I hope that everyone enjoyed the series on Zaidism; the Zaidiyyah Muslims within Shia Islam seem to only be getting smaller and smaller and even Zaida’s blog is now inactive. My hope is that by doing this it’ll keep the movement alive. You can also find some of her other blogs linked below:
Unfortunately, they are also all inactive but they have more valuable information about Islamic thought that seem to be disappearing these days. It is my hope that you will open your mind to these thoughts and maybe they’ll even inspire something in your own faith!
I wrote several months ago on the issue of whether or not hell is permanent or temporary (at least for some people) in Islam but ended my post somewhat confused because there are so many different opinions on this issue, not to mention all the different passages from the Hadith that may not always be considered authentic or in the spirit of the Quran. I’d only mostly managed to find some Sunni Hadith about the issue but recently found some from the Shia books and wanted to add them to the discussion:
From these you can easily come to the conclusion that hell will indeed be temporary for some at least. I’ve often heard the opinion that those who would be allowed to live forever would sin forever so they will remain in hell forever, but those who sinned gravely and would eventually come to repent at some point will be removed from hell after their punishment is completed. This opinion seems to be in accordance with these sayings of the Prophet and the Imams.
These passages from the Shia Hadith collection would also fit in with those who argue that in the Arabic tongue the word used to describe the length of being in the hellfire isn’t “everlasting” but instead “lasting a very long time.” In contrast they also argue that the one describing paradise does mean “everlasting,” but then again I don’t speak Arabic so I’m assuming that the people who wrote these things were very knowledgeable in the matter. Only God truly knows where each one of us will go at the end of the day.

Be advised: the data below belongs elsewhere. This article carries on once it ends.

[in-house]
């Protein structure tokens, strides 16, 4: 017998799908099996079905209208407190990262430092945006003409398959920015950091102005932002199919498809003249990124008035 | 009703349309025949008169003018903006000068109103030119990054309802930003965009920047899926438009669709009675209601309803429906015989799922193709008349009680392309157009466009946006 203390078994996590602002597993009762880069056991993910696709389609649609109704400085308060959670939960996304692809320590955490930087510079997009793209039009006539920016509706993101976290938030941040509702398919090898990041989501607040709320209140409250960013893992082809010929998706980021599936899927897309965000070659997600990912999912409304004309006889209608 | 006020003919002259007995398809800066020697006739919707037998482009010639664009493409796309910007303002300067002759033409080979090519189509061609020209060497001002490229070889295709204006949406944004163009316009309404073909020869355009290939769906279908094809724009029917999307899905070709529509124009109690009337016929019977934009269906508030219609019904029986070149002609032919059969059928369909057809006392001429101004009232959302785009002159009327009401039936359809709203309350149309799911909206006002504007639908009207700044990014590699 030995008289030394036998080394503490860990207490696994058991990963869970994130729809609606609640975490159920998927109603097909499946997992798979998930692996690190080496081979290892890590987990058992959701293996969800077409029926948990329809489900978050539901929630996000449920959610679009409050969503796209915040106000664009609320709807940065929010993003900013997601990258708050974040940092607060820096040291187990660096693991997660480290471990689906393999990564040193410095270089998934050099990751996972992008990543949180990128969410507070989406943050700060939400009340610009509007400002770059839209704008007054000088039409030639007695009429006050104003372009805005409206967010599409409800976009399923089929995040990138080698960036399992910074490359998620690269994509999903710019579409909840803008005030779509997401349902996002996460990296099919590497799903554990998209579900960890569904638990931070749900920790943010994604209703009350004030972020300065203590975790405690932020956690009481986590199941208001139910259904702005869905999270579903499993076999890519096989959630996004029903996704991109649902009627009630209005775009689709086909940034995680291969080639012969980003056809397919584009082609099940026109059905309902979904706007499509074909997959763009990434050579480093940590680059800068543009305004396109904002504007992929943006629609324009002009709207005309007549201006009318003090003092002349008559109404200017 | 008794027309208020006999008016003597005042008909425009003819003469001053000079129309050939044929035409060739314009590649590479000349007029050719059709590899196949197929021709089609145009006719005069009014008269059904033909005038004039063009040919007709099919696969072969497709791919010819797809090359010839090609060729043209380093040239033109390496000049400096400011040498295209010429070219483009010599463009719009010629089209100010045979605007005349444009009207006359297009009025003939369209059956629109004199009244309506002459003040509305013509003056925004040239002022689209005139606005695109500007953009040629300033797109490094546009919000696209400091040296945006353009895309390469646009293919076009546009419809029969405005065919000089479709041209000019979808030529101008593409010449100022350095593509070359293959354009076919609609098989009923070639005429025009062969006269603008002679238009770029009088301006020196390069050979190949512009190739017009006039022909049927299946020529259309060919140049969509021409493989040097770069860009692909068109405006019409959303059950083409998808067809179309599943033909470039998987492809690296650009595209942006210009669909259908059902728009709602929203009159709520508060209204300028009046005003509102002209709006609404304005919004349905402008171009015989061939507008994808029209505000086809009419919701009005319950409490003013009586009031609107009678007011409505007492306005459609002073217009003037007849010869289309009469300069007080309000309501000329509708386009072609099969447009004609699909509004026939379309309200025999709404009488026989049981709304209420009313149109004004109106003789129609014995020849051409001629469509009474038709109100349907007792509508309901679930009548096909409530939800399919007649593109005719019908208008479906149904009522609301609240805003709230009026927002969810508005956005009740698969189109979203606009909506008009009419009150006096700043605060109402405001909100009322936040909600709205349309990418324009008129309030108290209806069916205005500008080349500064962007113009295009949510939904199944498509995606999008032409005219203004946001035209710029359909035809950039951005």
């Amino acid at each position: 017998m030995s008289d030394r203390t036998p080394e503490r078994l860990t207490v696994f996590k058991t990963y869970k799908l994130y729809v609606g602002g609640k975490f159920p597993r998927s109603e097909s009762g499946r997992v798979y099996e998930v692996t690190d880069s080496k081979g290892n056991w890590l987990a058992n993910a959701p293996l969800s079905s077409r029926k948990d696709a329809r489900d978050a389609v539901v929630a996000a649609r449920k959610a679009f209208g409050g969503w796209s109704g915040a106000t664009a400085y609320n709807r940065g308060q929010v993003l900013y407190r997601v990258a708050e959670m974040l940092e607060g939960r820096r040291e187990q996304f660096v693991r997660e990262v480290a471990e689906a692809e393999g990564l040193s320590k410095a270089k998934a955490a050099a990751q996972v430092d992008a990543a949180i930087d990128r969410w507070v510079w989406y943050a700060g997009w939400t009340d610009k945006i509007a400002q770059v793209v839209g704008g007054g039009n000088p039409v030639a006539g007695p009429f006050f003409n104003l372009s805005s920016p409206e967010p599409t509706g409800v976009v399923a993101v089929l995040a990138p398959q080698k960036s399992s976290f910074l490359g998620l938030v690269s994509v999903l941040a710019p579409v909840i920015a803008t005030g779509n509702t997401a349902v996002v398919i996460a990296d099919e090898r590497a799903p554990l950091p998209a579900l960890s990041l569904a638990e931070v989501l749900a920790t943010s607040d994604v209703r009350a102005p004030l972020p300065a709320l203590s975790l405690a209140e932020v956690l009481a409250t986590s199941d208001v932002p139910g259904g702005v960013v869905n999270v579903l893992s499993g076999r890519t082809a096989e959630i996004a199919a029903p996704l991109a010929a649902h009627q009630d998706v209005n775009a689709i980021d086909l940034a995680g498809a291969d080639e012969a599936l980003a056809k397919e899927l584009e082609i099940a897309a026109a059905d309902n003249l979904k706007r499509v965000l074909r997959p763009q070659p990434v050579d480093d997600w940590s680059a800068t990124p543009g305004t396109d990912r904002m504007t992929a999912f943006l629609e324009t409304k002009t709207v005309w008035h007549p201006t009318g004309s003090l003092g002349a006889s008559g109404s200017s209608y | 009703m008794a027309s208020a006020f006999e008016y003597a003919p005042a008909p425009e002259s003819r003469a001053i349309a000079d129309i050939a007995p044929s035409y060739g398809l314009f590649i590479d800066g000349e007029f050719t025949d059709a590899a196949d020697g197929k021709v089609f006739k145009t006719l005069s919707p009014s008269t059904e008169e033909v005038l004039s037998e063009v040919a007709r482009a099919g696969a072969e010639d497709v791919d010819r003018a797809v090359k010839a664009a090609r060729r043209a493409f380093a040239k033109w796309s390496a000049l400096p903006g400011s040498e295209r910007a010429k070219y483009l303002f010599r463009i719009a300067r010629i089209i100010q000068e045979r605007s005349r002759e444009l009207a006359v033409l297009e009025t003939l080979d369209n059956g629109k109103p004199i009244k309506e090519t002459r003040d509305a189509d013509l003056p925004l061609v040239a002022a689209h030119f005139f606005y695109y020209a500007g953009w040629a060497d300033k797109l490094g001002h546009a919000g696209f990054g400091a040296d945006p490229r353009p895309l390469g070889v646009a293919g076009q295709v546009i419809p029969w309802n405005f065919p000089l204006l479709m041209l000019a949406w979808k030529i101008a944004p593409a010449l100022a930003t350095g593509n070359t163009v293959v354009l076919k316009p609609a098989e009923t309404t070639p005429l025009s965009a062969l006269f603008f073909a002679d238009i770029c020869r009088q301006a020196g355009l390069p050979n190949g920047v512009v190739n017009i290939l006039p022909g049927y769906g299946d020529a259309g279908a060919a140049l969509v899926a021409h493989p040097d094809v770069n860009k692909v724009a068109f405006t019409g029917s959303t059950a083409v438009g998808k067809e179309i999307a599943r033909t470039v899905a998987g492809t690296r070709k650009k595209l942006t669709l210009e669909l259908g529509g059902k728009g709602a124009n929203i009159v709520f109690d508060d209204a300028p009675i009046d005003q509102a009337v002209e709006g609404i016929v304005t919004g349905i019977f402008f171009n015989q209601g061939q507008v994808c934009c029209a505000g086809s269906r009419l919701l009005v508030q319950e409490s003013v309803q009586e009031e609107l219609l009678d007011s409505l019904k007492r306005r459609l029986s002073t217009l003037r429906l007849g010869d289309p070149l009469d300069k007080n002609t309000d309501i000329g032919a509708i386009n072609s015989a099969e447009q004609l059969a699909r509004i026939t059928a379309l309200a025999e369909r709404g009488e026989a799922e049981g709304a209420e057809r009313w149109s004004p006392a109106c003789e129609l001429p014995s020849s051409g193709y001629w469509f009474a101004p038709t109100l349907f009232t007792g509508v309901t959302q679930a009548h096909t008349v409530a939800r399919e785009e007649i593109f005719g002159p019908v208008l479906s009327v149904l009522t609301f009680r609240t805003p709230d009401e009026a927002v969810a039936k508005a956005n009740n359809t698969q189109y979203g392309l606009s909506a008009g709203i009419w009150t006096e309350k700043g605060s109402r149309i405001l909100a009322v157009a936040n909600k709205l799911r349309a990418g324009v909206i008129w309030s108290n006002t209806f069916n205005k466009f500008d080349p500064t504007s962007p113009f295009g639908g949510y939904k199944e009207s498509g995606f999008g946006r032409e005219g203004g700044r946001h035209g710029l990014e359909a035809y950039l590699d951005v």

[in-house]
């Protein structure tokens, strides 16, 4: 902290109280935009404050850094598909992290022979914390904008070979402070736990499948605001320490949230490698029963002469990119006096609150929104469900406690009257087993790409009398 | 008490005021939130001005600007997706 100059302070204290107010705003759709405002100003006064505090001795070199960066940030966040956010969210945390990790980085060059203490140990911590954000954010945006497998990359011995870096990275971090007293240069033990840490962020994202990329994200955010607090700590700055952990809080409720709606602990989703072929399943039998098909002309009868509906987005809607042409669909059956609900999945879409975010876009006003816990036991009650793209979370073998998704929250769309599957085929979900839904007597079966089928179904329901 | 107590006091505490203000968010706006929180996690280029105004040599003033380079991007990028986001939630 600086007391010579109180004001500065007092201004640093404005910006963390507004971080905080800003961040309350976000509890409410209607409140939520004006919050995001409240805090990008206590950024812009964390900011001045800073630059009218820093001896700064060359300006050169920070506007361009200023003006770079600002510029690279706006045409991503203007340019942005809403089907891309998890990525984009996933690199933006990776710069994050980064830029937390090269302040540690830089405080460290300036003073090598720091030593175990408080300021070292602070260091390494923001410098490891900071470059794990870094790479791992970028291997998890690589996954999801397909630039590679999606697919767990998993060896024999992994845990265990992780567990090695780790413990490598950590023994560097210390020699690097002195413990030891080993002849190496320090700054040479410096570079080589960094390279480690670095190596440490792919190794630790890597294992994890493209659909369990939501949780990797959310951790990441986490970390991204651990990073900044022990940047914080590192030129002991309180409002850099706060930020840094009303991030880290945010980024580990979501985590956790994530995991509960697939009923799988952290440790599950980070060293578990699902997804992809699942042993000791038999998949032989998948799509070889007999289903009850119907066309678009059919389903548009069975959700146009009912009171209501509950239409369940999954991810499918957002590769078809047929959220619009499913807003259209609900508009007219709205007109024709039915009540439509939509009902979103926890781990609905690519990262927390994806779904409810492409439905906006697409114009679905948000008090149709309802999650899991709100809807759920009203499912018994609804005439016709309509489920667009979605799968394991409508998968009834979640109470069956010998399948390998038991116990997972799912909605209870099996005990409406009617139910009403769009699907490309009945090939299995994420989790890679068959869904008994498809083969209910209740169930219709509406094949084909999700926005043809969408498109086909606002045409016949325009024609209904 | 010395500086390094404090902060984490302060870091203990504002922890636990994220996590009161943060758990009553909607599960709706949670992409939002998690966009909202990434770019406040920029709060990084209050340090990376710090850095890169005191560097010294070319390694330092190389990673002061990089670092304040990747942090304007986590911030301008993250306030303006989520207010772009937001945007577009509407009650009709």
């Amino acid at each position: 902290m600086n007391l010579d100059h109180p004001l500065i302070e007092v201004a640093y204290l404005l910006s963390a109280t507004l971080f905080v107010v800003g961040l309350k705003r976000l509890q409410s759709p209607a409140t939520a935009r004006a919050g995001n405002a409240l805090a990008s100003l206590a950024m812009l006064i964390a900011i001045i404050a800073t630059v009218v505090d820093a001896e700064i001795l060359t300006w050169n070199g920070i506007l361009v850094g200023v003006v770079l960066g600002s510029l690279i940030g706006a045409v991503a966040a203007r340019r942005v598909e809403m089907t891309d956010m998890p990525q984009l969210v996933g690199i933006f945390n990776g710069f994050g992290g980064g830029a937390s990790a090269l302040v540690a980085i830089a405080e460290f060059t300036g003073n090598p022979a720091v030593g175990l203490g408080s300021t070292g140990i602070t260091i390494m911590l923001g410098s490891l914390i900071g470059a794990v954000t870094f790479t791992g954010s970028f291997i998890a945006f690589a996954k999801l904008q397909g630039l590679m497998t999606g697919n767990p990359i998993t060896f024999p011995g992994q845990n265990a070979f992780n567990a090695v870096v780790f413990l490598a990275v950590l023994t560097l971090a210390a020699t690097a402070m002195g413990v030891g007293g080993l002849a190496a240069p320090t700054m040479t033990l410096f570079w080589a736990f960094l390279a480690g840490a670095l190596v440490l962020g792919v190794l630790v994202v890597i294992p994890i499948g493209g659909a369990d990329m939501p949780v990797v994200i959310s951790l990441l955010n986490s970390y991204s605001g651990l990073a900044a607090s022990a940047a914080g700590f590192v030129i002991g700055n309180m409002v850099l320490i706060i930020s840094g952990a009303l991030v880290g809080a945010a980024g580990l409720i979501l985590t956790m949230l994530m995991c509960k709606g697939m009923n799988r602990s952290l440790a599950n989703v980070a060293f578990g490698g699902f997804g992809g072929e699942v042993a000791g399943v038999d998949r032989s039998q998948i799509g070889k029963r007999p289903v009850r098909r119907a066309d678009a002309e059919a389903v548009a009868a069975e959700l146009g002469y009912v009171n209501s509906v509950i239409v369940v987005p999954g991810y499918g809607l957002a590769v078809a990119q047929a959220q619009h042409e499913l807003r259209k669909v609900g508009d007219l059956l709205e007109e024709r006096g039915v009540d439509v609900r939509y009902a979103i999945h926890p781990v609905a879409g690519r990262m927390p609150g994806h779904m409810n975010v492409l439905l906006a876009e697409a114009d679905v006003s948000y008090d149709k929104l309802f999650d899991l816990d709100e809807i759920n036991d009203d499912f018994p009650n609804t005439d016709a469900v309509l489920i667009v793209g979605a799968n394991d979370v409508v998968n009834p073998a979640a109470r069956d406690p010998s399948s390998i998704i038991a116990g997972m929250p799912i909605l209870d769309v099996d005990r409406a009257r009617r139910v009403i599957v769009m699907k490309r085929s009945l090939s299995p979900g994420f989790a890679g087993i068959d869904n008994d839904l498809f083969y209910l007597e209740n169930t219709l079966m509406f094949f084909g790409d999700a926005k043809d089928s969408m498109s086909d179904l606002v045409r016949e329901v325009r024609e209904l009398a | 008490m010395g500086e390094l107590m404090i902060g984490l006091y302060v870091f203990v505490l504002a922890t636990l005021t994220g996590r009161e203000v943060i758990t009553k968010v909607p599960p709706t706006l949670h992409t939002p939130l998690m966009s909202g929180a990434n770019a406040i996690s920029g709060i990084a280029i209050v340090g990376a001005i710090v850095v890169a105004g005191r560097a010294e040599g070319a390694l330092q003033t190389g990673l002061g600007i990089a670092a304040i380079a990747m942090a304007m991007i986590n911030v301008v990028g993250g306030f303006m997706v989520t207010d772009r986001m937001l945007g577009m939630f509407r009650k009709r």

Yesterday I wrote a post about tattoos which links to another post about the same topic that I’d written previously but did not notice until now that one Tumblr link in it had become corrupt since I changed the name of the blog. I can imagine that this has happened in other sections of the website as well but right now I really don’t have the time to look through absolutely everything and update it all so I’m going to give you a quick and easy solution on how to make the content reappear.
The corrupt links that still wear the previous name of the blog show up as this:
What should be a Tumblr module that shows up is nothing more than a link to the error page now. The solution is simple: replace my old username with the new one, so where it says nomorehurtingpeoplepeace replace it instead with keepyourgoodheart which is my new username. Nothing else in the link changes, aside from the username everything else is still the same.
Try it for yourself right now! Click on the corrupt link above and replace the username. Previously you got this page, and with the new username in the link you’ll get this page. The module that vanished should actually look like this here on WordPress:
I suppose that eventually I’ll have to manually change these broken links but for the moment anybody reading my blog who comes across one should use this method to access the disappeared content, because it hasn’t really disappeared 🙂
Although I am not Catholic, I agree with the points you brought up in this post. I too would be curious to know what would have ended up of his remorse because he only returned to the Catholic church on April 10th 1947 and was executed on April 16th of the same year, meaning he only really had six days to repent. Had he not been executed so soon afterwards the true depth of his remorse would’ve been apparent in light of the final words he wrote in his autobiography, “The broad mass of people will never understand that he also had a heart, that the wasn’t evil,” but I highly recommend the book “And Your Conscience Never Haunted You?” by a priest named Manfred Deselaers, you can get it straight from the Auschwitz museum website. It’s also noteworthy to mention that Rudolf’s grandson Rainer Hoess does much public speaking preaching tolerance so something like the Holocaust never happens again.